Carson sees no reason why Highland Rugby Club's remarkable rise through the leagues cannot continue
Contribute to support quality local journalism
Highland Rugby Club today is a very different entity to the one Dave Carson joined almost four decades ago.
In his last year at school, he would play rugby in the morning and then join up with a Highland fourth team to turn out for them in the afternoon.
After 15 years as a player, he moved into coaching, helping out at youth level with the short-lived Caledonia Reds and taking over first the under-18s side at Canal Park, and then the first team at the turn of the millennium, when he also helped set up possibly the first micro’s system in Scotland under the advice of Scotland international Nairn McEwan.
Carson’s first spell as head coach would last three years before stepping away, but a decade later he would return to the role.
Already the club was a different entity. There was no second team, never mind a fourth, but Carson had changed too – his extra experience off the pitch had taught him to take a new approach.
“Nairn, having been a professional coach in the early days, I spent a lot of time with him, hours chatting with him and I learned so much off him,” Carson explained.
“He said I needed to get a good team around me, where everyone had specific jobs. You need a team manager, you need a physio, you need someone to look after all the kit, and you need to just concentrate on coaching and looking after the players.
“Let other guys do other things, so that you’re 100 per cent concentrating on that.
“That was probably my biggest lesson from the first time around. I was doing the strips then, the transport, everything. Now everyone does a little job and does it really well.
“Nobody is overloaded, everybody is just looking after their own wee bit at the club. It has proven to be very successful.”
With a coaching team of Alister Wemyss, Bruce MacGregor, Morris Dillon, Roy Dinnes and Geoff Begg behind him, Carson set about achieving immediate success second time around at Canal Park.
To do that, he needed to rejuvenate the playing squad, which Carson did by integrating youth players desperate to make their mark and impress.
That did not always make him popular but with four promotions in six years and more national cup finals on top of that, it certainly paid dividends.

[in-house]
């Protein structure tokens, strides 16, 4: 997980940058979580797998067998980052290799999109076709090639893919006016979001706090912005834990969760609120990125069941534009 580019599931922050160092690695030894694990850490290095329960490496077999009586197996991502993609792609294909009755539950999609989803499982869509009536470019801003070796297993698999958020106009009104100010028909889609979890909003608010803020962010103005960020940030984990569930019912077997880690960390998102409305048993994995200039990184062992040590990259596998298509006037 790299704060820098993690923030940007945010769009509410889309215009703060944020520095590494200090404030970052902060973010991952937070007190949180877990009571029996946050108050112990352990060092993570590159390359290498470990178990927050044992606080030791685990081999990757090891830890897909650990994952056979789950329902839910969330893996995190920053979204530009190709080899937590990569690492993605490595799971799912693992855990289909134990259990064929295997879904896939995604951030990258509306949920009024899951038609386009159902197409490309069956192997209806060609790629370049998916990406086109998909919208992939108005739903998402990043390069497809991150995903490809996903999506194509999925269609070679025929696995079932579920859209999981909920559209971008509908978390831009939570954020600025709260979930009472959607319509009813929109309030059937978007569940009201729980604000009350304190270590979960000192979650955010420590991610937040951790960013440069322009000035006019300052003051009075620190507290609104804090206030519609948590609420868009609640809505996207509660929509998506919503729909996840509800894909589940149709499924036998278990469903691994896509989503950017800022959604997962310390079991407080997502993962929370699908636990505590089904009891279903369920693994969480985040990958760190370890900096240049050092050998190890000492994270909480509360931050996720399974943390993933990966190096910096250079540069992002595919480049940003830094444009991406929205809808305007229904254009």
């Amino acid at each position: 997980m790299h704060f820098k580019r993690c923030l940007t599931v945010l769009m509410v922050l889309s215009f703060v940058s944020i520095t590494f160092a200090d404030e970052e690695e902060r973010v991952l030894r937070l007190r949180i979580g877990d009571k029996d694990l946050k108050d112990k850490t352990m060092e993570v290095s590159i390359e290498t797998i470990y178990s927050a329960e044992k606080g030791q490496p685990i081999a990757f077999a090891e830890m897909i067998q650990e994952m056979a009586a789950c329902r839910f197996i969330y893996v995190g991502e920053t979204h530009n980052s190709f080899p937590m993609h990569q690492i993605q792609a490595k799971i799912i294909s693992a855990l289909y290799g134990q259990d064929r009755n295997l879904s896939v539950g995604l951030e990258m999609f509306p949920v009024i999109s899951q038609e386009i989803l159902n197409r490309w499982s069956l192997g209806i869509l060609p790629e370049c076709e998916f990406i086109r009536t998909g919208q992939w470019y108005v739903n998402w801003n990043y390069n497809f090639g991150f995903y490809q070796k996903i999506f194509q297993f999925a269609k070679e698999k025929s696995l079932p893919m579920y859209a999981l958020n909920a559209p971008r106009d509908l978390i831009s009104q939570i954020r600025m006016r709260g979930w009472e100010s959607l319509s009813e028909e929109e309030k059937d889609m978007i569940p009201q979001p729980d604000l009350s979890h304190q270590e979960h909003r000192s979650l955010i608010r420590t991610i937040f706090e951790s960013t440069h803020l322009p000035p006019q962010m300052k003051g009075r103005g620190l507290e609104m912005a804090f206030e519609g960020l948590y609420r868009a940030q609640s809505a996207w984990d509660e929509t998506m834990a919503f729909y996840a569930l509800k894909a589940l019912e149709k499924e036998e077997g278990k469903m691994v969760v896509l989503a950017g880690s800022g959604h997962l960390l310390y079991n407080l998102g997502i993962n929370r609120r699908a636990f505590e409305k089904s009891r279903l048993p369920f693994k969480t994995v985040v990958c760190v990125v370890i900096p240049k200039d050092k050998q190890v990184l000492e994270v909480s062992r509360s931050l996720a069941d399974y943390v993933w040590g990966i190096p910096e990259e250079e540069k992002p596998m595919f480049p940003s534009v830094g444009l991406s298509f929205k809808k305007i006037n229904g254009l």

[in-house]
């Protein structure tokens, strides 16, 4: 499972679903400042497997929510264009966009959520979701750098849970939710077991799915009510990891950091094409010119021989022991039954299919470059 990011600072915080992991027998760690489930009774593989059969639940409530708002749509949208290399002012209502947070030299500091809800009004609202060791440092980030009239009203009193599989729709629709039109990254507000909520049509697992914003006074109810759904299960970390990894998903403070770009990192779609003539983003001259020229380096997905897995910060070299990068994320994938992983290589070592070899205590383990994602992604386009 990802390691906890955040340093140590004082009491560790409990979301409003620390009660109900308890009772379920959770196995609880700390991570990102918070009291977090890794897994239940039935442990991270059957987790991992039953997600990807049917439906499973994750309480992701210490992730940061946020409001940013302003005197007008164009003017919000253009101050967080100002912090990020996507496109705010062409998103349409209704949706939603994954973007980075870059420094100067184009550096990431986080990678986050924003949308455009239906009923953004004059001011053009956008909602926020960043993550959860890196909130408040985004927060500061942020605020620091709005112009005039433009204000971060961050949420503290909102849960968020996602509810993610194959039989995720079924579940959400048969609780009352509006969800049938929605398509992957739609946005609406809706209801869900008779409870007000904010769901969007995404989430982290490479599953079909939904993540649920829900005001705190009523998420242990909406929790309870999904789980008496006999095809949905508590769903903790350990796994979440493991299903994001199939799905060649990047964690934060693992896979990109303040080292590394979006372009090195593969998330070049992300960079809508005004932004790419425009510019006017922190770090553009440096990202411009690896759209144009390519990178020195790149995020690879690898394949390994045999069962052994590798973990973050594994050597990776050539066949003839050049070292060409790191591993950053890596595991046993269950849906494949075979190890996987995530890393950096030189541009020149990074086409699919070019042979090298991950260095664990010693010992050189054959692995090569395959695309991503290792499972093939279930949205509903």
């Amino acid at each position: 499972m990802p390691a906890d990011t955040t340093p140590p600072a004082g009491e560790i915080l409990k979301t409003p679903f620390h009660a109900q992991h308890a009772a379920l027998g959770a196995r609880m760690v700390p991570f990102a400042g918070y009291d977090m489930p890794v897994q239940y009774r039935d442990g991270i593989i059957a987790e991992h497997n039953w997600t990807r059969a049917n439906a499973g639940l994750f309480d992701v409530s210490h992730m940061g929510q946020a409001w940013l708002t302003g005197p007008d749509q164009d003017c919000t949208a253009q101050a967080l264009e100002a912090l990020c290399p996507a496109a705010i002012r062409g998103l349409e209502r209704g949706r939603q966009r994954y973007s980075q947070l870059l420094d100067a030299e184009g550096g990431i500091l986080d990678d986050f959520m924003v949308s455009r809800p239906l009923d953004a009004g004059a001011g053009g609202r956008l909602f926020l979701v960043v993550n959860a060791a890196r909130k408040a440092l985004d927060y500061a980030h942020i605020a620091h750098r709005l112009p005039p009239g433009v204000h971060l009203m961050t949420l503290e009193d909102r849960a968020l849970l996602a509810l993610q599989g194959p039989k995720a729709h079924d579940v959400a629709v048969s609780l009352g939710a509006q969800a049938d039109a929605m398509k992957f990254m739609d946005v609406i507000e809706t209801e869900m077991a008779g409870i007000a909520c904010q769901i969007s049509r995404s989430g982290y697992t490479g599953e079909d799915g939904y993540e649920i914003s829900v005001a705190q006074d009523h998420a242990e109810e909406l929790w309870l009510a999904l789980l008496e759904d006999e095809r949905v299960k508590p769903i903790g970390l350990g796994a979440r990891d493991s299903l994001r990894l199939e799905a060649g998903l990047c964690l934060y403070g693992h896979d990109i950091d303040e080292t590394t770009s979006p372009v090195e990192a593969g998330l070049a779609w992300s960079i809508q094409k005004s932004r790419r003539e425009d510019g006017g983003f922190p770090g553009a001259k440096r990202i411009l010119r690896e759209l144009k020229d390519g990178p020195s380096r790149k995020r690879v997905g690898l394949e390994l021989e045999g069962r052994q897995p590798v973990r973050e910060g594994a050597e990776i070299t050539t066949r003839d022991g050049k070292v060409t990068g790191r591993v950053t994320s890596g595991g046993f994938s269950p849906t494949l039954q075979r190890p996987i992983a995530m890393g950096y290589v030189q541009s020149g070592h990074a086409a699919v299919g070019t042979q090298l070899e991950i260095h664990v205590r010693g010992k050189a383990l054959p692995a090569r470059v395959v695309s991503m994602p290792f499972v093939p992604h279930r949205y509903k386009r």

“We went back to the basic thing that if you don’t train twice a week, you’re not playing rugby for Highland, end of story,” he recalled.
“That season we probably lost five or six senior players who didn’t like being dropped because they weren’t training, and eventually they just drifted away.
“Luckily the season before we had a very successful under-18s side, and eight of them stayed in Inverness. It was the perfect opportunity down at a lower level in Caley Two North to throw these guys straight in.
“We had a great coaching team, great new ideas that the boys hadn’t seen before, everyone bought into it and it worked really well.
“It was a good blend of youth and experience, and the committee guys at the club basically sat down with them before and said this is what we need if you want the club to be successful.
“They backed myself and all the other coaches from day one, and you just can’t do what we did unless the whole club is pulling in the same direction.”
Many of those players Carson threw into the mix seven years ago are still there today, including the club’s current co-captains Scott Fraser and Carson’s son Callum.
They have seen big changes at the club too, with the new clubhouse at Canal Park opening two years ago, to help push Highland on to the next level with better facilities.
Highland are still looking up – a place in the top tier of amateur rugby, the Premiership, is only one promotion away, and it feels within reach after a third-place finish in National One last season.
It seems like the sky really is the limit for Carson and the club, but one of the things that has made them so successful is a willingness to keep adapting and learning from their own players as much as other coaches.
“Boys coming back with experience up here is critical,” Carson insisted.
“Stuart MacDonald played a spell in Edinburgh, Andrew Findlater and Rory Cross both went away then came back, and we’ve had a few imports coming in as well.
“Guys come in, especially experienced guys, and they teach us as coaches.
“They’ve tried other things before, and if you’re keen to grow your horizons and learn from anyone in rugby, then you take little bits on board that you think are going to help your team.
“All these guys have come in at different times and really helped us get where we are. Hopefully we can go on even further.”
This website is powered by the generosity of readers like you. BECOME A SUPPORTER
Please donate what you can afford to help us keep our communities informed.
In these testing times, your support is more important than ever. Thank you.